In her own lyrically beautiful and amusingly blunt words, Norah
brings to life a stranger-than-fiction story of the adventurous path she took to
the traditionally male domain of jet airliner cockpits. Wanting only a fair shot
at the ultimate career in aviation, the tall, attractive redhead encountered
both harsh resistance and touching support as she broke the gender barrier in an
environment--and an era--when political correctness was still years away.
As a female aviator with a passionate love for flying, Norah found
herself in the undesirable role of a 'lightning rod' for heated opinions.
Because of the groundbreaking nature of her employment, she bore an inordinate
amount of scrutiny and notoriety...not all of it pleasant.
Her happiest times were in the easy camaraderie that exists between crewmembers
whose home is the sky, for whom there is no greater adventure or profession than
international travel with one's own hands wrapped eagerly around the controls of
a wide body jet. O'Neill's persistence and ability to do the job eventually won
over her skeptics, clearing the way for like-minded women who followed.
She pulls no punches on either her tormentors or herself, relating
with humor and candor the uplifting, bizarre and even devastating experiences
that were all a part of her colorful and unconventional life. Norah O'Neill is
as skilled a writer as she is a pilot, bringing the reader along on a
breathtaking ride through hellish lows, exhilarating highs and astonishing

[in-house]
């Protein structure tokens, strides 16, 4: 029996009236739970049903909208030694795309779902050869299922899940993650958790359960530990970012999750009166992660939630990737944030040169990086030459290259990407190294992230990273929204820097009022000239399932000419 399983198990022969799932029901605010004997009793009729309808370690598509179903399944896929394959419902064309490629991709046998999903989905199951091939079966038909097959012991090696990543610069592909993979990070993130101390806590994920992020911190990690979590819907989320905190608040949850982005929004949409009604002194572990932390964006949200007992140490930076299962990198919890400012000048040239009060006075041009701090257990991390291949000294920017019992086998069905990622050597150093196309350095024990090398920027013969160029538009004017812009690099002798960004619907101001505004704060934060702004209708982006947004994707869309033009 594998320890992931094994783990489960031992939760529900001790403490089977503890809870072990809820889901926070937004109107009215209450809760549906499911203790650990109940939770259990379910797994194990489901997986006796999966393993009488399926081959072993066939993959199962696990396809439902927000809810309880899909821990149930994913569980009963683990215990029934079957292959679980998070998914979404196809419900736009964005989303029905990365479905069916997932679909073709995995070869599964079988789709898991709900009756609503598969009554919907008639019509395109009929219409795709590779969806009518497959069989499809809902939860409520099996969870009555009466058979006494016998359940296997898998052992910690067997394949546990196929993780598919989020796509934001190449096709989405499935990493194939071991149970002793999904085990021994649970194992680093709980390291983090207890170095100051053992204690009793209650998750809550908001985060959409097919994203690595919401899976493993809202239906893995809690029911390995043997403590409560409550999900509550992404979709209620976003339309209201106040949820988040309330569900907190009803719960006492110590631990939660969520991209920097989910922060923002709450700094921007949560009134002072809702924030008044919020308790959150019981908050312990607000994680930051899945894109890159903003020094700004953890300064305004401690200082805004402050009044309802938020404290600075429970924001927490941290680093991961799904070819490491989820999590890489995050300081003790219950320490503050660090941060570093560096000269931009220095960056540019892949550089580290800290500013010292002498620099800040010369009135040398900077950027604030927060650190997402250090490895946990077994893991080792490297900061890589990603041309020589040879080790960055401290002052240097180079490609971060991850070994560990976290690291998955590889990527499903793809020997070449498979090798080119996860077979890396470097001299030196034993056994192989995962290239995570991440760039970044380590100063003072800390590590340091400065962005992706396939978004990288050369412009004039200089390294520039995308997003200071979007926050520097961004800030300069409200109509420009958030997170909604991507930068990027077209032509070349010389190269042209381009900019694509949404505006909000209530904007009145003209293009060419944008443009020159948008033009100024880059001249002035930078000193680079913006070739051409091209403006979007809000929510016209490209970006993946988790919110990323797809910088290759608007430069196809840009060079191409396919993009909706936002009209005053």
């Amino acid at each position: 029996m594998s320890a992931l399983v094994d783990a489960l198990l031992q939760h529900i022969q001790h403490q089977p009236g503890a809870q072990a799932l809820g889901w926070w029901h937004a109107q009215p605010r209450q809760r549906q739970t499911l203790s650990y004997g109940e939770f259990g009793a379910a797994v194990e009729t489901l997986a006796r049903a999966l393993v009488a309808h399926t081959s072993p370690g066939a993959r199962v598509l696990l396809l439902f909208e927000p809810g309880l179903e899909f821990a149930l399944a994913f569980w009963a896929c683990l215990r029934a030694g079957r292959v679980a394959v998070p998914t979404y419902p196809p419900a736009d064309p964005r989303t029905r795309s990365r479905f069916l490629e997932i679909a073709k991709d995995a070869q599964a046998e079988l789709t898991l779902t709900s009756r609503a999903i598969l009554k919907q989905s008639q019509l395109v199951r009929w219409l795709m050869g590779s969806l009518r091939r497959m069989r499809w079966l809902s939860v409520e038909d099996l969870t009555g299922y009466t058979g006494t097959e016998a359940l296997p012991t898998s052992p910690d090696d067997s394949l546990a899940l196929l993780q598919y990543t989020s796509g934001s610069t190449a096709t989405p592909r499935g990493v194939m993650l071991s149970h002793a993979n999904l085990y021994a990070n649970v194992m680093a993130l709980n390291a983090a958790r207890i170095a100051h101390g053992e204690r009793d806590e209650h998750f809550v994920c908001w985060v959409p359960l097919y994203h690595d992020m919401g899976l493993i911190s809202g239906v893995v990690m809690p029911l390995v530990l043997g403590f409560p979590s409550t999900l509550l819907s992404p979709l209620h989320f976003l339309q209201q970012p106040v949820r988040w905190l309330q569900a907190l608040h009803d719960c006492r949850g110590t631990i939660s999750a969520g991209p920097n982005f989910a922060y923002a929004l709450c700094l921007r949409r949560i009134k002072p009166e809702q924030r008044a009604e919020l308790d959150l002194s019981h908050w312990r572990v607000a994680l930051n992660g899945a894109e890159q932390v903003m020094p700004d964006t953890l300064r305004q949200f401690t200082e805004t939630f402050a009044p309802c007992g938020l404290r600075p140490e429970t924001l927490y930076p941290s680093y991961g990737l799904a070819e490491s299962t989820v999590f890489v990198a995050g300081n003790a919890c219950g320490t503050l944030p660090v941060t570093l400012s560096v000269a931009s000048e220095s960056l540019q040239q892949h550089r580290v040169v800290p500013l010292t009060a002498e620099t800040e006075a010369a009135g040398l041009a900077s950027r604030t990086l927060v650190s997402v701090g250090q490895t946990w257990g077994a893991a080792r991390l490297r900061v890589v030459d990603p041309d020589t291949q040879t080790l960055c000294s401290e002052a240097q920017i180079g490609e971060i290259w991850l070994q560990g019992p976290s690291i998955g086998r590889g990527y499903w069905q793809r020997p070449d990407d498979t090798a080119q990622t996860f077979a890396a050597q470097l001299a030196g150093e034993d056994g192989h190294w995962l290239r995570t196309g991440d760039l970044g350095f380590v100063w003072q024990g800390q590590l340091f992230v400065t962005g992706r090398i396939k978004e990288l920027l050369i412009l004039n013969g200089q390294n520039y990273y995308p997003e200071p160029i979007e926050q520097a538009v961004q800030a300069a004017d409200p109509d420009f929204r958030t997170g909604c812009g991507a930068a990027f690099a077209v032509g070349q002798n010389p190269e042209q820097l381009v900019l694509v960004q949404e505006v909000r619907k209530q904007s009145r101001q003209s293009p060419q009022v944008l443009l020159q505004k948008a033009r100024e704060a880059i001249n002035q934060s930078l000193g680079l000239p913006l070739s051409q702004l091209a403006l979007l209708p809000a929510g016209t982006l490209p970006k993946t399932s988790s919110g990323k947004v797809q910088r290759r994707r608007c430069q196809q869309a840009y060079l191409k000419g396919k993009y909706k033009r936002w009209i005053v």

"Flying Tigress" is grandly entertaining; it captures the
interest of male and female aviation enthusiasts alike. It also opens a window
of understanding that shows men and women as both vulnerable and strong, deeply
loving and humanly imperfect--with the inevitable conclusion that we're not
really so different after all.
- Captain Jean E. Harper
Norah O'Neill, born in Seattle, was a commercial pilot for thirty years, first in the
Alaskan bush and then with the airlines Flying Tigers and Federal Express. She
was the first woman pilot for Flying Tigers, the seventh woman airline pilot
hired in the United States. She was the first woman in the world to pilot the
DC-8 and to fly passengers on the B-747. She was the first woman airline pilot
to land in Korea, Japan, the Philippines, Malaysia, Saudi Arabia and Hong Kong.
Norah was one of the founders of the International Society of Woman Airline
Pilots in 1978. She served as vice president of that society for two years and
as historian for twenty years.
Norah gave her first
career day talk to high school students in 1974. She has continued to promote
careers for women in aviation as a speaker to elementary, high school and
college students and at aviation conferences. She has appeared on Good Morning
America and has been interviewed on radio. Articles about her have been included
in six aviation books, in numerous newspapers and in magazines, including
Cosmopolitan and Us. A life-size mannequin of her is displayed at the San Diego
Norah was a contributing
writer for the book Tiger Tales: An Anecdotal History of the Flying Tiger Line
by LeVerne J. Moldrem; Flying M Press, 1996. A chapter of the Flying Tigress
manuscript appeared in the quarterly magazine of the International Society of
Women Airline Pilots.
Norah is an active member of the International Society of Woman Airline Pilots,
Women in Aviation, the Airline Pilots
Association, the Flying Tiger Retired Pilots' Association, Mothers Against Drunk
Drivers, Planned Parenthood, and the Pacific NW Writersﾒ Association.
Norah was a navy brat and attended fifteen different schools before
graduating from the Academy of Our Lady of Peace in San Diego. She was a
finalist in the National Council of Teachers of English contest. She majored in
journalism at University of California at Santa Barbara and San Diego State
University. She holds a BS in Professional Aeronautics from Embry Riddle
Norah is the mother of a son and
a daughter and lives in the Pacific Northwest. She is currently writing a novel.
Autobiograhy, Softcover, 327 pages.